FSU launches effort to help students get national fellowships
Florida State University's top students now have an additional advantage as they compete for the nation's most prestigious fellowships and scholarships. The new Office of National Fellowships will help graduate and undergraduate students develop the skills they need to compete successfully for more than 50 different fellowships, including the Rhodes, Marshall, Truman and Goldwater scholarships.
That's why FSU has set up the new Office of National Fellowships to help graduate and undergraduate students develop the necessary skills to successfully compete for more than 50 different fellowships, such as the Rhodes, Marshall, Truman and Goldwater scholarships.
FSU alumnus Jody Spooner, the new director of the office, knows how it is done. After earning his bachelor's degree from Yale University and his master's from Florida State University, he spent a time away from FSU as a college professor. He has returned to his alma mater with a wealth of knowledge about national fellowships and a strong desire to help students explore their options.
"I came back because I love the school and because this is an opportunity to help talented students discover themselves and achieve their goals," Spooner said.
The new office is designed to encourage students to take advantage of the special opportunities available at FSU and nationwide. Spooner's tasks include identifying students interested in the awards and preparing them from their initial inquiry throughout the application process. In addition, the nature of the program requires maintaining an up-to-date knowledge and understanding of the national fellowships and scholarships at both graduate and undergraduate levels. The competition is arduous. Students must be aware of the requirements and begin preparing early in their academic careers because the process takes a lot of commitment.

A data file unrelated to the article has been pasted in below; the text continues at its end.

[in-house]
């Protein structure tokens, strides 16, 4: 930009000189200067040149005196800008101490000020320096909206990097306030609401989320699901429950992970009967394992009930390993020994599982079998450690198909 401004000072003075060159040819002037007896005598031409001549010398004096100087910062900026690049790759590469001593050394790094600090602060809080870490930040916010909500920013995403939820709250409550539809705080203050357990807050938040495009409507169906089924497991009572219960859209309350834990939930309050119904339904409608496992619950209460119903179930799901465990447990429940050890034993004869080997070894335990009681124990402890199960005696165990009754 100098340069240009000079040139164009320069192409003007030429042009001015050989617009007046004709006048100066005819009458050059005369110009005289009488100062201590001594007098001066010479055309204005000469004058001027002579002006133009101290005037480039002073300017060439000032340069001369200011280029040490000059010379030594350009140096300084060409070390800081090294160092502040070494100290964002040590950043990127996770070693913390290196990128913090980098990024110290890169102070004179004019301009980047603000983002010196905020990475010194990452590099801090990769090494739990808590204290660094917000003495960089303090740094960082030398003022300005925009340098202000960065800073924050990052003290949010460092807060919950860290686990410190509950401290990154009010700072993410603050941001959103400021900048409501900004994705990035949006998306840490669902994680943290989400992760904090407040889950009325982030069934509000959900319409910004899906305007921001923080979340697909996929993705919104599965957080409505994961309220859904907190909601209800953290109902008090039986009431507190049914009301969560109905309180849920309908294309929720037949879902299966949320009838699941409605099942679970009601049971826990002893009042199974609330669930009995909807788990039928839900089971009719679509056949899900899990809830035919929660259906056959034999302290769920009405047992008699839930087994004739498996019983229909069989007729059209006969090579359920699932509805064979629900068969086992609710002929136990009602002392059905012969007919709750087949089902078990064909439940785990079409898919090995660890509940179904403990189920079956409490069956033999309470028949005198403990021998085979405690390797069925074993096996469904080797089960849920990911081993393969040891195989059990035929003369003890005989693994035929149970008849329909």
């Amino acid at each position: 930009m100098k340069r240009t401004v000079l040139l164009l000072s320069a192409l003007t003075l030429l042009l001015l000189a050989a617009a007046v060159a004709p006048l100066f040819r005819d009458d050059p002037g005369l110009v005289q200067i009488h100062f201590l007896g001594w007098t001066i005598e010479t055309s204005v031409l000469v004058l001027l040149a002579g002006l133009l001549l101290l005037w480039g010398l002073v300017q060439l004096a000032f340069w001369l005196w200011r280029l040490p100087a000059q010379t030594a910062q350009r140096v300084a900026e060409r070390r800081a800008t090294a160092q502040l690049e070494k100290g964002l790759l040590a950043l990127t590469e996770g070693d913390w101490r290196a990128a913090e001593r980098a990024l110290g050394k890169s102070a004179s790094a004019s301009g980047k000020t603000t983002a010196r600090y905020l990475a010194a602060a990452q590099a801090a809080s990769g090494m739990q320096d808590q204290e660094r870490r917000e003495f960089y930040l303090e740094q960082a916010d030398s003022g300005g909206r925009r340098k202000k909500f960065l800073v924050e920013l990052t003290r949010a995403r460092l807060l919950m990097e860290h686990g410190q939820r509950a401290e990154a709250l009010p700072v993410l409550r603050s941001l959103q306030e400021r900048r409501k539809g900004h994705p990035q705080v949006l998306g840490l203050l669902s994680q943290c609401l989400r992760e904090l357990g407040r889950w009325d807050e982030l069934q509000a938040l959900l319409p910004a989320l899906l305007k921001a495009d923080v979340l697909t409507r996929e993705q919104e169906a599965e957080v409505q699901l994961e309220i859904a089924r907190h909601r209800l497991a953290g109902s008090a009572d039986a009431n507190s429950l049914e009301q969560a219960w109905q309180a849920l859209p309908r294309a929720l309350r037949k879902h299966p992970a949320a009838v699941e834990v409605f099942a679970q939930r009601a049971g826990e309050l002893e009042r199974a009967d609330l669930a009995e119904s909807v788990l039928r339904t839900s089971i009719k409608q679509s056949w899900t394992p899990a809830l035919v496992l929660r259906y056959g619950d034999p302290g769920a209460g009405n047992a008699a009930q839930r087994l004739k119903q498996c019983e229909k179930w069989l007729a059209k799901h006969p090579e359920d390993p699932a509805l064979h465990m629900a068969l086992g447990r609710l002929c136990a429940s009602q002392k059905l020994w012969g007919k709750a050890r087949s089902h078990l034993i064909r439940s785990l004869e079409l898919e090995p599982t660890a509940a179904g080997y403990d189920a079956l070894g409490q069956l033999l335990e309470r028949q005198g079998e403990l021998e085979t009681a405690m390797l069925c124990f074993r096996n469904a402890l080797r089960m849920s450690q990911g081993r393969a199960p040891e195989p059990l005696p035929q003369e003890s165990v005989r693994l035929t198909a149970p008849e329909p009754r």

"There is a lot of time and effort that goes into putting together an application package, and it needs a lot of determination and energy on the part of the student," said Spooner. The office's main purpose is to give students individual attention, so the staff gets to know them as people, finds out what interests them and measures their passion for these opportunities, Spooner said. Candidates will also have access to advisors and workshops that allow them to refine their interpersonal skills in a competitive environment.
"Of course we want the students to win, but we found that the most rewarding part of this process is that they understand better who they are and they discover their career and life goals. We challenge the students to be curious about themselves, to take advantage of this office and what we have to offer," said Spooner.
Currently, faculty, administrators, admissions, University Communications and Spooner are working together to raise awareness of new opportunities as well as publicize students' achievements. Some of the opportunities include the Marshall Scholarship awarded to students in their last year of college, the Goldwater Scholarship designed for science, math and engineering majors, the Truman Scholarship directed at students pursuing careers in public service and the Rhodes Scholarship, which gives students the chance to study for two years at Oxford University.